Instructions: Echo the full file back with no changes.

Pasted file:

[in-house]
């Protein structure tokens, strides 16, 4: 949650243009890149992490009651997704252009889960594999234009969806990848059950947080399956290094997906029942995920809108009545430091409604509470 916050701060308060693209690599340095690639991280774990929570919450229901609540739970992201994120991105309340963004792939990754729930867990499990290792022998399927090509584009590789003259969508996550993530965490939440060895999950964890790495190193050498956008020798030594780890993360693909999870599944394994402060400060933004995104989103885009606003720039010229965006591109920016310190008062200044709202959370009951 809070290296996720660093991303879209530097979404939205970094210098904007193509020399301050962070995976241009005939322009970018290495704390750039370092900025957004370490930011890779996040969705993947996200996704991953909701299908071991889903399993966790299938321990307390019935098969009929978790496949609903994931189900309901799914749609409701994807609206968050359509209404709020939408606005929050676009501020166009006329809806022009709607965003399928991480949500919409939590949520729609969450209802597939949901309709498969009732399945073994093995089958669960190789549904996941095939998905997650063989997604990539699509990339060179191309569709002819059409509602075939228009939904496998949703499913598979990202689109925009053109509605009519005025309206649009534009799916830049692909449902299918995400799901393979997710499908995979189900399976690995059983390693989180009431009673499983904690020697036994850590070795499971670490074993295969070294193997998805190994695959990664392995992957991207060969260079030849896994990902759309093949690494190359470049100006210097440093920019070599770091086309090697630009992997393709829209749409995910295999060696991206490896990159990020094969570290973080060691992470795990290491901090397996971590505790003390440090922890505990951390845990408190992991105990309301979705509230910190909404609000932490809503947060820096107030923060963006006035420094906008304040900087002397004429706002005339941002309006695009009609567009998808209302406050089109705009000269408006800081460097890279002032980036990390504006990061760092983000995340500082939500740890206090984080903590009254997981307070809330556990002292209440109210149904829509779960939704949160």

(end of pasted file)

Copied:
[in-house]
């Protein structure tokens, strides 16, 4: 949650243009890149992490009651997704252009889960594999234009969806990848059950947080399956290094997906029942995920809108009545430091409604509470 916050701060308060693209690599340095690639991280774990929570919450229901609540739970992201994120991105309340963004792939990754729930867990499990290792022998399927090509584009590789003259969508996550993530965490939440060895999950964890790495190193050498956008020798030594780890993360693909999870599944394994402060400060933004995104989103885009606003720039010229965006591109920016310190008062200044709202959370009951 809070290296996720660093991303879209530097979404939205970094210098904007193509020399301050962070995976241009005939322009970018290495704390750039370092900025957004370490930011890779996040969705993947996200996704991953909701299908071991889903399993966790299938321990307390019935098969009929978790496949609903994931189900309901799914749609409701994807609206968050359509209404709020939408606005929050676009501020166009006329809806022009709607965003399928991480949500919409939590949520729609969450209802597939949901309709498969009732399945073994093995089958669960190789549904996941095939998905997650063989997604990539699509990339060179191309569709002819059409509602075939228009939904496998949703499913598979990202689109925009053109509605009519005025309206649009534009799916830049692909449902299918995400799901393979997710499908995979189900399976690995059983390693989180009431009673499983904690020697036994850590070795499971670490074993295969070294193997998805190994695959990664392995992957991207060969260079030849896994990902759309093949690494190359470049100006210097440093920019070599770091086309090697630009992997393709829209749409995910295999060696991206490896990159990020094969570290973080060691992470795990290491901090397996971590505790003390440090922890505990951390845990408190992991105990309301979705509230910190909404609000932490809503947060820096107030923060963006006035420094906008304040900087002397004429706002005339941002309006695009009609567009998808209302406050089109705009000269408006800081460097890279002032980036990390504006990061760092983000995340500082939500740890206090984080903590009254997981307070809330556990002292209440109210149904829509779960939704949160």